It’s tax season, and investors are formulating strategies to earn a notable return in 2019. With the global increase in demand for food, and farmable land area decreasing, many Investors are eyeing agriculture investments, and with good reason. There are several tax benefits to take advantage of as an agricultural investor. Of course, each deal is structured differently, and we can’t list all the secrets here. We have listed a few in the form of common tax advantages associated with Ag Investing, even how former President George W. Bush does it so darn well.
Most investors are familiar with depreciation from experience with investments in real estate. What does depreciation look like on a farm? The land itself will not depreciate in the eyes of Uncle Sam, but certain crops and varieties, primarily grapes, fruit and nut trees, may qualify for a tax depreciation benefit.
These types of crops only produce in limited cycles and sparsely at all during the initial growth period. Once the fruit and nuts can be harvested for an income, the IRS begins to depreciate the asset under the General Depreciation System (GDS) over a ten-year recovery period. Also Note: capital improvements may be deducted from gross income as depreciation expense. These advantages can be passed on to investors depending on deal structure, crop age, and so on.
This is how former President George W. Bush got a special tax break for land adjacent to his property, that’s untouched ground, managed specifically for wildlife and hunting. Farmers and investors in agriculture have been doing it too. The purpose of these trusts is preserving the natural ground, ecosystems, and water resources that we often take for granted. When a farmer puts land in a conservation trust, the land remains privately owned. The trust then purchases a conservation easement on the land which inhibits all future development, even to future owners of that land. This protects the land from all future development.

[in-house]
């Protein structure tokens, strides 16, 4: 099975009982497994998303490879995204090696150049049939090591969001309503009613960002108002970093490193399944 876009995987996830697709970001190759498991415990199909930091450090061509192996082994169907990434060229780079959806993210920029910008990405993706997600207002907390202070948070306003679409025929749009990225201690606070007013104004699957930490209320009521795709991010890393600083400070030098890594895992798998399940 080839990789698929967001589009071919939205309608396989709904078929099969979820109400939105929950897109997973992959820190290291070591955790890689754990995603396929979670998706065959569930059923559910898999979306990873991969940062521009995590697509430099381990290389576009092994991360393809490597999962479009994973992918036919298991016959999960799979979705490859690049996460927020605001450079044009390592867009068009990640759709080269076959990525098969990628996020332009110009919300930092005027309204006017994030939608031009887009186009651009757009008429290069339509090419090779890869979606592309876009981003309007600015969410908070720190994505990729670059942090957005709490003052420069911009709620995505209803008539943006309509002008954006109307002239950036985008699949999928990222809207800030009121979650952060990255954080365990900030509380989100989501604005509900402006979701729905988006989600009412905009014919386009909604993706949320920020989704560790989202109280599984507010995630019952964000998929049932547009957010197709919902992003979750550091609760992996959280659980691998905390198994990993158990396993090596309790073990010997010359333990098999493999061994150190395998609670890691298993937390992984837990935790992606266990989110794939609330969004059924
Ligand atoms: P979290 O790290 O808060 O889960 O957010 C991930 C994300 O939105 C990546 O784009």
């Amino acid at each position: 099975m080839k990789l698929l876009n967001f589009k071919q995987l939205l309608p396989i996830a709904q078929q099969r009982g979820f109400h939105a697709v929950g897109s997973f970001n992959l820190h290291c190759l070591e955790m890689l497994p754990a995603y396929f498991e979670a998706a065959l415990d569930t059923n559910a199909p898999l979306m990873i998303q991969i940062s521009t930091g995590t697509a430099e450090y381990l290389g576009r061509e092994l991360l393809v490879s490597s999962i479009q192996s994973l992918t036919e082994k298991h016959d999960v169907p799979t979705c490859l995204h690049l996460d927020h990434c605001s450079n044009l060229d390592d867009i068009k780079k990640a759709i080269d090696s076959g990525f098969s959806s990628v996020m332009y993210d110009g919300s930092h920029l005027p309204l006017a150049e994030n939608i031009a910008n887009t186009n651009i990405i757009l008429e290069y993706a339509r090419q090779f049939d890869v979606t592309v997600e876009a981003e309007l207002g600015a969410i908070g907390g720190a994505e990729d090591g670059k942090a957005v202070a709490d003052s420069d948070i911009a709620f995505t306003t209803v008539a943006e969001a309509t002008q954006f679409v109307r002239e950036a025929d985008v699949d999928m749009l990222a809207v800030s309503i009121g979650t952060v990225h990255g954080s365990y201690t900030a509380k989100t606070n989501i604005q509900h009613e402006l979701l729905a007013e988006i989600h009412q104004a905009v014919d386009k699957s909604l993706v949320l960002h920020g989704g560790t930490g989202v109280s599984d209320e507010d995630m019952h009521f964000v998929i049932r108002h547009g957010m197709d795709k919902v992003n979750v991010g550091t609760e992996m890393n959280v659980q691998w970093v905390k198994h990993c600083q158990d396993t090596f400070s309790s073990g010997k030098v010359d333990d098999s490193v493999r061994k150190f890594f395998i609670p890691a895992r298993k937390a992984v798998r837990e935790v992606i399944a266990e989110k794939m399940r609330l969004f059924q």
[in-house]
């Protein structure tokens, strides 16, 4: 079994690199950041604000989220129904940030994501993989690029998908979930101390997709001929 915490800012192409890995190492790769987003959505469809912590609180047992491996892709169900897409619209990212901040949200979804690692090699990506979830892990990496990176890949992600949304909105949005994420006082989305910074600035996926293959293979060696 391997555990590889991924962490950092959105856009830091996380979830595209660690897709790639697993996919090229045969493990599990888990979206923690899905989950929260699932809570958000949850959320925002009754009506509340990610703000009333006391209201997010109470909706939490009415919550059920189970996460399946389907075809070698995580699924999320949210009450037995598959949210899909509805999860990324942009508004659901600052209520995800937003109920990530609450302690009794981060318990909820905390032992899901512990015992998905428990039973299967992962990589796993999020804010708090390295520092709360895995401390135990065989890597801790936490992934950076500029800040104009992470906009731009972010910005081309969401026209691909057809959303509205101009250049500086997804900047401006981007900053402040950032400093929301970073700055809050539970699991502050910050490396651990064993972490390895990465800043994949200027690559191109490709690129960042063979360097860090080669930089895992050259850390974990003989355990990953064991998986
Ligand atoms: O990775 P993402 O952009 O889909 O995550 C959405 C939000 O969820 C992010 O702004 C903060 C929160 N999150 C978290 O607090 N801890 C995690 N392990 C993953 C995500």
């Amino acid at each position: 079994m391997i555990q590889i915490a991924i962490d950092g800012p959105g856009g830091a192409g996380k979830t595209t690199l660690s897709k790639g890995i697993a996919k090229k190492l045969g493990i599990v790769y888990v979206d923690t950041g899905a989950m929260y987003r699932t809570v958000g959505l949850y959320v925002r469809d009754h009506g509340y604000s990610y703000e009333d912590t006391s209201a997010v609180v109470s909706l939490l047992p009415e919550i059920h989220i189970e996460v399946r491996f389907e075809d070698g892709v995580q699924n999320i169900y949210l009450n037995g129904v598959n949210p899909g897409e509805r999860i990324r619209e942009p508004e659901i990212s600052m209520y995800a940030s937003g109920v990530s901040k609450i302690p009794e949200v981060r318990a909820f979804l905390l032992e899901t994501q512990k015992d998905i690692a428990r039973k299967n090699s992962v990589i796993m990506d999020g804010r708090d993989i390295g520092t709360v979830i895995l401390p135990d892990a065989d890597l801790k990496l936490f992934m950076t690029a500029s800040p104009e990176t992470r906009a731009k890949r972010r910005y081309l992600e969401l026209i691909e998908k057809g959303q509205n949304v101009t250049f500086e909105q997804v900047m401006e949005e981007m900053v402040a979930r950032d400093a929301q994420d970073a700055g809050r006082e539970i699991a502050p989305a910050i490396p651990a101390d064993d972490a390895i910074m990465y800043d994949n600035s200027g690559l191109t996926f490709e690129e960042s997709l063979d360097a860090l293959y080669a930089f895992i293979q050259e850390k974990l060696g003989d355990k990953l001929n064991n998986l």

Conservation easements offer many tax advantages. In certain instances, placing an easement on one’s land may result in property tax savings for the owner. Depending on how a deal is structured, these savings may be passed down to investors as well.
The United States has historically been a proponent of agriculture as a means of economic growth. As such, all fifty states have developed favorable property tax rates for agricultural land to assist farmers in maintaining their claim to the land, as expansion threatens to turn more fields into sub divisions. Many states weigh a farmer’s claim to these benefits by determining the viability of the farm’s economic standing. A low property tax rate can result in a reduced tax liability for investors, depending on the type of deal they invested in. In certain states, these tax exemptions for agricultural land can be very lucrative for farmers and agricultural investors.
Ag Investing is a prudent way to diversify a portfolio against risk. However, it is still an investment with common risks. FarmFundr recommends consulting with a tax adviser and or attorney before making investment decisions.